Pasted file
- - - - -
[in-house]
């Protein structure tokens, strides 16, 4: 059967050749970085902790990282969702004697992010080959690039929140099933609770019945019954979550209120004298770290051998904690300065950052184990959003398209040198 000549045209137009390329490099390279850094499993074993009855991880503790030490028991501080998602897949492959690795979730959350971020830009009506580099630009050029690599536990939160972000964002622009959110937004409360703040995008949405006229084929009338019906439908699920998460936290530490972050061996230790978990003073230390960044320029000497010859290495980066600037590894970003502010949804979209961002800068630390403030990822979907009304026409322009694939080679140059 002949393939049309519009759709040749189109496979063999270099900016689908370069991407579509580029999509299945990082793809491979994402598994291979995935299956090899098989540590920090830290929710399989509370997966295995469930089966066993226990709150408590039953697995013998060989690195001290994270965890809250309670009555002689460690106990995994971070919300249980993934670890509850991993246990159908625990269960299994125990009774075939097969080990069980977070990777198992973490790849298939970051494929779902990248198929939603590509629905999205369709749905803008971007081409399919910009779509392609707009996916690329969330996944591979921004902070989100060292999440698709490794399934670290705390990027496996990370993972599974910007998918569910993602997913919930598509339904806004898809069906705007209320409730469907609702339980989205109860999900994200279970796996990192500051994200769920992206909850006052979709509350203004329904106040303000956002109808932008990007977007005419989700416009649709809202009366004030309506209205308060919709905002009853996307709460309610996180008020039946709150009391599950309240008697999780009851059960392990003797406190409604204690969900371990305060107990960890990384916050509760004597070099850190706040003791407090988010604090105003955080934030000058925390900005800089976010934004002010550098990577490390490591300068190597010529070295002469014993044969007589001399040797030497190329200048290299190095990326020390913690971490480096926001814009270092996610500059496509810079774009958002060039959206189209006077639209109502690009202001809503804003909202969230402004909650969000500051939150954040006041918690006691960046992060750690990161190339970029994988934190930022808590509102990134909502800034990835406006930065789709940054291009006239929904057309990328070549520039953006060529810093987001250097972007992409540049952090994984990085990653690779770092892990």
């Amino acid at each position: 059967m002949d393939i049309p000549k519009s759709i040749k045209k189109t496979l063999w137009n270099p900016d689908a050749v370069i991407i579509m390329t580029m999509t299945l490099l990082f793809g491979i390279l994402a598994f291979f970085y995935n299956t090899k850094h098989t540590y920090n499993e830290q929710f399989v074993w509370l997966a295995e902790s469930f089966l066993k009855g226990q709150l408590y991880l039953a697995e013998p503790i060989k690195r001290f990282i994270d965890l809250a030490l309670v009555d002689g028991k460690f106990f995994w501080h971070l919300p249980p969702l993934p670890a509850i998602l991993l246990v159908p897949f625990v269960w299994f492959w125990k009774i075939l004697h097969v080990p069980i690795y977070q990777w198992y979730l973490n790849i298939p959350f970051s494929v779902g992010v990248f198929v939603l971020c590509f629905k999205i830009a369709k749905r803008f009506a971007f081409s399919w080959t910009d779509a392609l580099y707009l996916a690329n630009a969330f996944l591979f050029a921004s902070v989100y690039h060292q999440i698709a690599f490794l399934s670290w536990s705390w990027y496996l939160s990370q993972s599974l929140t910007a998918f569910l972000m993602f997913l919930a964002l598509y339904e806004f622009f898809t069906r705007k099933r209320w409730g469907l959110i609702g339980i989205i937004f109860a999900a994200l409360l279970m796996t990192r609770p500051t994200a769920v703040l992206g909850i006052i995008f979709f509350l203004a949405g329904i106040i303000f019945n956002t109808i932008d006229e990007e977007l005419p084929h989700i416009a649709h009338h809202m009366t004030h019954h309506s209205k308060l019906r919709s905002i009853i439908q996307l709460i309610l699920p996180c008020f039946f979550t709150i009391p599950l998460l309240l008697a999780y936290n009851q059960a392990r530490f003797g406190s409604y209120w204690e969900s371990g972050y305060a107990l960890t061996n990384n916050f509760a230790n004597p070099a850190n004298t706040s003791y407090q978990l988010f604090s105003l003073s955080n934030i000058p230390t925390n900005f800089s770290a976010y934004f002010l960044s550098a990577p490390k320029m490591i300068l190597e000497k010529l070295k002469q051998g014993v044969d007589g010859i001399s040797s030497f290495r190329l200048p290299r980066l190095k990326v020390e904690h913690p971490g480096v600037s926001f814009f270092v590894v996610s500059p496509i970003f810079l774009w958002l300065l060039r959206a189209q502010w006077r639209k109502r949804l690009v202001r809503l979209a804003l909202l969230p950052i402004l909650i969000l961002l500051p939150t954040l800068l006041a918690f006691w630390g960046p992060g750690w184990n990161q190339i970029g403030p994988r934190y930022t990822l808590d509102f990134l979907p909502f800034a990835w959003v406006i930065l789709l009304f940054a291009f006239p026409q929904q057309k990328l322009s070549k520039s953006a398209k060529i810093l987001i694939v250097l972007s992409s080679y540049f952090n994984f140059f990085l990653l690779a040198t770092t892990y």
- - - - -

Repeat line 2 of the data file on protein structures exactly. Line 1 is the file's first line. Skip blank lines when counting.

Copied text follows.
């Protein structure tokens, strides 16, 4: 059967050749970085902790990282969702004697992010080959690039929140099933609770019945019954979550209120004298770290051998904690300065950052184990959003398209040198 000549045209137009390329490099390279850094499993074993009855991880503790030490028991501080998602897949492959690795979730959350971020830009009506580099630009050029690599536990939160972000964002622009959110937004409360703040995008949405006229084929009338019906439908699920998460936290530490972050061996230790978990003073230390960044320029000497010859290495980066600037590894970003502010949804979209961002800068630390403030990822979907009304026409322009694939080679140059 002949393939049309519009759709040749189109496979063999270099900016689908370069991407579509580029999509299945990082793809491979994402598994291979995935299956090899098989540590920090830290929710399989509370997966295995469930089966066993226990709150408590039953697995013998060989690195001290994270965890809250309670009555002689460690106990995994971070919300249980993934670890509850991993246990159908625990269960299994125990009774075939097969080990069980977070990777198992973490790849298939970051494929779902990248198929939603590509629905999205369709749905803008971007081409399919910009779509392609707009996916690329969330996944591979921004902070989100060292999440698709490794399934670290705390990027496996990370993972599974910007998918569910993602997913919930598509339904806004898809069906705007209320409730469907609702339980989205109860999900994200279970796996990192500051994200769920992206909850006052979709509350203004329904106040303000956002109808932008990007977007005419989700416009649709809202009366004030309506209205308060919709905002009853996307709460309610996180008020039946709150009391599950309240008697999780009851059960392990003797406190409604204690969900371990305060107990960890990384916050509760004597070099850190706040003791407090988010604090105003955080934030000058925390900005800089976010934004002010550098990577490390490591300068190597010529070295002469014993044969007589001399040797030497190329200048290299190095990326020390913690971490480096926001814009270092996610500059496509810079774009958002060039959206189209006077639209109502690009202001809503804003909202969230402004909650969000500051939150954040006041918690006691960046992060750690990161190339970029994988934190930022808590509102990134909502800034990835406006930065789709940054291009006239929904057309990328070549520039953006060529810093987001250097972007992409540049952090994984990085990653690779770092892990």